"We were all slaves": African miners, culture, and resistance at the Enugu government colliery

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Heinemann, 2003 - Business & Economics - 354 pages
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This book documents an important, but understudied, sector of a West African working class. The coal miners of the Enugu Government colliery became nationalist icons for many Nigerians following a colonial government massacre of striking miners in 1949. Carolyn Brown argues that the experiences of these miners deserve to be studied as something more than appendages to the political history of the birth of the Nigerian nation. Through the lens of gender, race, and class, she documents the tumultuous history of the Enugu miners and reveals how they developed characteristics of self-awareness and class-consciousness similar to those of their Western counterparts in British or North American mines.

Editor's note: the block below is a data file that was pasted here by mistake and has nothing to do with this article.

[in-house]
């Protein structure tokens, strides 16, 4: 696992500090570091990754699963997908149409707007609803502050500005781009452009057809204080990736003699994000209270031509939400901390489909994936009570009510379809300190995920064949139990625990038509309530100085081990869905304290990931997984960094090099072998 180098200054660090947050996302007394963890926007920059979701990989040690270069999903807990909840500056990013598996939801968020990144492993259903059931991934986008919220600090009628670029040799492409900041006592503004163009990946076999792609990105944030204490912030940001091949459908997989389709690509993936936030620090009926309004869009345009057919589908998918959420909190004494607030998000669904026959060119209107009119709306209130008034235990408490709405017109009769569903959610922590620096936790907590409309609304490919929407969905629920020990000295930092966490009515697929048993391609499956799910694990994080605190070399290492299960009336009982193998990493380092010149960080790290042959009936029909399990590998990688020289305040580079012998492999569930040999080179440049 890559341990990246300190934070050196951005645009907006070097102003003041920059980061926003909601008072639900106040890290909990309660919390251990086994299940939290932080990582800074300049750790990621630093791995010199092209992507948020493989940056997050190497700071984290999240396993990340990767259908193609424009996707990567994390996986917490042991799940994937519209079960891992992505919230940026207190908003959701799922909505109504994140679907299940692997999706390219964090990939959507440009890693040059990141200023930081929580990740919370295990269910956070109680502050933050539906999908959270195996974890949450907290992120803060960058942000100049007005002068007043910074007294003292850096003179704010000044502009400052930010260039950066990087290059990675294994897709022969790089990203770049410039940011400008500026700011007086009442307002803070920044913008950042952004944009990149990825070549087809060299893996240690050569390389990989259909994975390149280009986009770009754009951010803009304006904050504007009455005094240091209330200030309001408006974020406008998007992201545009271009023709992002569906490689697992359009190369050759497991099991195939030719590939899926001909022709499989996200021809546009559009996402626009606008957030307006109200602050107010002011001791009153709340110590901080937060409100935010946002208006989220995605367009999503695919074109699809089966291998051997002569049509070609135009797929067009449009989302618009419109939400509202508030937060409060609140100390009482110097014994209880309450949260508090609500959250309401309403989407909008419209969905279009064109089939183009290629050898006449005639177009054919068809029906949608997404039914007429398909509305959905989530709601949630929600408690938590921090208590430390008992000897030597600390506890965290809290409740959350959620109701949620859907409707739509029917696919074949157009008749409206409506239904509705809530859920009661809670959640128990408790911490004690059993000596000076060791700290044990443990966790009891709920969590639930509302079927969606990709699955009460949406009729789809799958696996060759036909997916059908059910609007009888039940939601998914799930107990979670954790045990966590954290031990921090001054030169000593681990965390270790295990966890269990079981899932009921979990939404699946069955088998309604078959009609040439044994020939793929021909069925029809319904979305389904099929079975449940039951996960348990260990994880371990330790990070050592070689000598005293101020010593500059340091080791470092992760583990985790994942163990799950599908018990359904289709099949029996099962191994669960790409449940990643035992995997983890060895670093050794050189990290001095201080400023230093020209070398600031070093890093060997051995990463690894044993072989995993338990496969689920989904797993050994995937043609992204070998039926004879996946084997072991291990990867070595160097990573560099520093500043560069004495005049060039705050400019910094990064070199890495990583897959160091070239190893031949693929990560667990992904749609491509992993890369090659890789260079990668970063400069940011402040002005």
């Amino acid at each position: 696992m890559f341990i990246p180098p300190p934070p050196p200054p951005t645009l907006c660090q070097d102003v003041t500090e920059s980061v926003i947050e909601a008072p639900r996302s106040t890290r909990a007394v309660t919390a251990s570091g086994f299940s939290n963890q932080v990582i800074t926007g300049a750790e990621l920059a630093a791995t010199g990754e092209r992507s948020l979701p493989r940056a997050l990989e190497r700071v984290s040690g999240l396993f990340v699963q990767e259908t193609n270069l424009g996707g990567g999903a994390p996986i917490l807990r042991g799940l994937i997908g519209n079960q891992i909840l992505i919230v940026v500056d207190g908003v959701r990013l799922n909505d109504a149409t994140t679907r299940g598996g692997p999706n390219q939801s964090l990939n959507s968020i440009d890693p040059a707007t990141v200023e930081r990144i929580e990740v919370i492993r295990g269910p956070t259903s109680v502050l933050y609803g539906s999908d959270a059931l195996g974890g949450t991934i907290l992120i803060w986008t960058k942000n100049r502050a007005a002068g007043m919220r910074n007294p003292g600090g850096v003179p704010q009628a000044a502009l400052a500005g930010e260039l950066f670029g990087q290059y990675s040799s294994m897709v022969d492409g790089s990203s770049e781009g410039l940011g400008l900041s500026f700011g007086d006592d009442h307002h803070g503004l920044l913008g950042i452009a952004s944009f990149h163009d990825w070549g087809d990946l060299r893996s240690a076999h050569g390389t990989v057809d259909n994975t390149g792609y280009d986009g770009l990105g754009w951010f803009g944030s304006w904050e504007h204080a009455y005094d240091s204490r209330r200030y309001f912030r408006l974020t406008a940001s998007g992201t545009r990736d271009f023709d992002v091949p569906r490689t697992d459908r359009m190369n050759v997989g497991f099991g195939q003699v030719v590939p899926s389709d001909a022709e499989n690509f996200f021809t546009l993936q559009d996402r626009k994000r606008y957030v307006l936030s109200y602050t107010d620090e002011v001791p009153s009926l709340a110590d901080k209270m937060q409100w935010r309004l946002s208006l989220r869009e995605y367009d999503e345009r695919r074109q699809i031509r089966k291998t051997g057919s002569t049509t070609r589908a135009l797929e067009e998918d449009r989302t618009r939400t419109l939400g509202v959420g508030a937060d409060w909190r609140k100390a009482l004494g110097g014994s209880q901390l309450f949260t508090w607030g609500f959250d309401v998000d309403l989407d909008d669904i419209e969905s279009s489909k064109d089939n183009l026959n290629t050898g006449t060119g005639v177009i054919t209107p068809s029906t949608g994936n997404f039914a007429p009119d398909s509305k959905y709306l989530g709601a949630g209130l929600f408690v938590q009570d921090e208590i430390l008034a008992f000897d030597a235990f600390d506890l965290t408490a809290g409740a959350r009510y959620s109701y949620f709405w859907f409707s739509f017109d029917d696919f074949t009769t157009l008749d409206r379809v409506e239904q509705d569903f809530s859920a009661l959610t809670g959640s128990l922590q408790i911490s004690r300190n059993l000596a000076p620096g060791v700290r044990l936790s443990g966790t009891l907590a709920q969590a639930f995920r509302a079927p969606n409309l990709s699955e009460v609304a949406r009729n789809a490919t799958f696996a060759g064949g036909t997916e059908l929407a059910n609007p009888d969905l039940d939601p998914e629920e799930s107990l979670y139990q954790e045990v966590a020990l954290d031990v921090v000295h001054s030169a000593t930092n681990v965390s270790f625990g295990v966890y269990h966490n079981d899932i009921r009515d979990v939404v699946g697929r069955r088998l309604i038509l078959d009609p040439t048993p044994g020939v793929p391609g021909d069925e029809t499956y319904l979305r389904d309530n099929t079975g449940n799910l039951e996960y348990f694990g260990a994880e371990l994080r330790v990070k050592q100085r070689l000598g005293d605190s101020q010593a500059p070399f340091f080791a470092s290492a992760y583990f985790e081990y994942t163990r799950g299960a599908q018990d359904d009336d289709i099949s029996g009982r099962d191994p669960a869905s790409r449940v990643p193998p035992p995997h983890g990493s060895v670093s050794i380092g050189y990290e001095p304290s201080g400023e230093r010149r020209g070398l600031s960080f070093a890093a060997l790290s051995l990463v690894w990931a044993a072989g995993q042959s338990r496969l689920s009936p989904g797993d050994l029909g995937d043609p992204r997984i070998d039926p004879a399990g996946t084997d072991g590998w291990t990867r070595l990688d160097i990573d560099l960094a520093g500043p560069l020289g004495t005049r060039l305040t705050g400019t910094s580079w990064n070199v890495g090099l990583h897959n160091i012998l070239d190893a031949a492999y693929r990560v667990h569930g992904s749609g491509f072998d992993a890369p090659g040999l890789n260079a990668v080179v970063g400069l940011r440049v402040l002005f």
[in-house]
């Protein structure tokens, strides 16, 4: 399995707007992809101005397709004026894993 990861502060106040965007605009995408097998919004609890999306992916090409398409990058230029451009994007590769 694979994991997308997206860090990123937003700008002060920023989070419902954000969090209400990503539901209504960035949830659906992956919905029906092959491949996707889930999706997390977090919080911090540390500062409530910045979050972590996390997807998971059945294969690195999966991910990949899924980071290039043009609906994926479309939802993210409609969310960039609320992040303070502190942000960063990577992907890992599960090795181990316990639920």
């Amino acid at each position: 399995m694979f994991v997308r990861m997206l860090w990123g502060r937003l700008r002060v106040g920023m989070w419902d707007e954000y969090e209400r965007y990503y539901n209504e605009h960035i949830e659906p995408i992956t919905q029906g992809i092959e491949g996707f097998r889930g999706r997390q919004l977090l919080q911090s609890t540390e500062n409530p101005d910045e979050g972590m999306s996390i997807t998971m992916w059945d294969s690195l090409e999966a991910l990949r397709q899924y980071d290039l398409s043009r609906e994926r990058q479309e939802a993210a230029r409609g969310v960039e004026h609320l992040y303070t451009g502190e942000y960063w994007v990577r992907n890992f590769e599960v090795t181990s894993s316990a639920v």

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Contents

THE CONTESTED BIRTH
27
Agitation Urbanization and
139
THE ECLIPSE OF COLONIAL PRODUCTION
177
Copyright

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About the author (2003)

CAROLYN A. BROWN is an Associate Professor of History at Rutgers University where she is also the Director of the Center for African Studies. In addition to her work on Nigerian coal miners, she has published articles on African labor processes in the colonial workplace and African working class masculinity.